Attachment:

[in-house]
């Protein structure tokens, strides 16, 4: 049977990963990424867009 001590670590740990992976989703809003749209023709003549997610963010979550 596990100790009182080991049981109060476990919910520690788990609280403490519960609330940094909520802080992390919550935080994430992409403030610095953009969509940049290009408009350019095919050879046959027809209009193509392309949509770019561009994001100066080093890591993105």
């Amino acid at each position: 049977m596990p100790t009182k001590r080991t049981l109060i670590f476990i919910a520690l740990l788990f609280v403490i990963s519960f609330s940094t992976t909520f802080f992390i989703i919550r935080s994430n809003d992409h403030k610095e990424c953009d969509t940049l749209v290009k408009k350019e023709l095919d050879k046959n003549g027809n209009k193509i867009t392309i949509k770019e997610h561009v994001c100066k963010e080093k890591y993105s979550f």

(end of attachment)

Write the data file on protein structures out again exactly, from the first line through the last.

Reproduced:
[in-house]
């Protein structure tokens, strides 16, 4: 049977990963990424867009 001590670590740990992976989703809003749209023709003549997610963010979550 596990100790009182080991049981109060476990919910520690788990609280403490519960609330940094909520802080992390919550935080994430992409403030610095953009969509940049290009408009350019095919050879046959027809209009193509392309949509770019561009994001100066080093890591993105």
């Amino acid at each position: 049977m596990p100790t009182k001590r080991t049981l109060i670590f476990i919910a520690l740990l788990f609280v403490i990963s519960f609330s940094t992976t909520f802080f992390i989703i919550r935080s994430n809003d992409h403030k610095e990424c953009d969509t940049l749209v290009k408009k350019e023709l095919d050879k046959n003549g027809n209009k193509i867009t392309i949509k770019e997610h561009v994001c100066k963010e080093k890591y993105s979550f």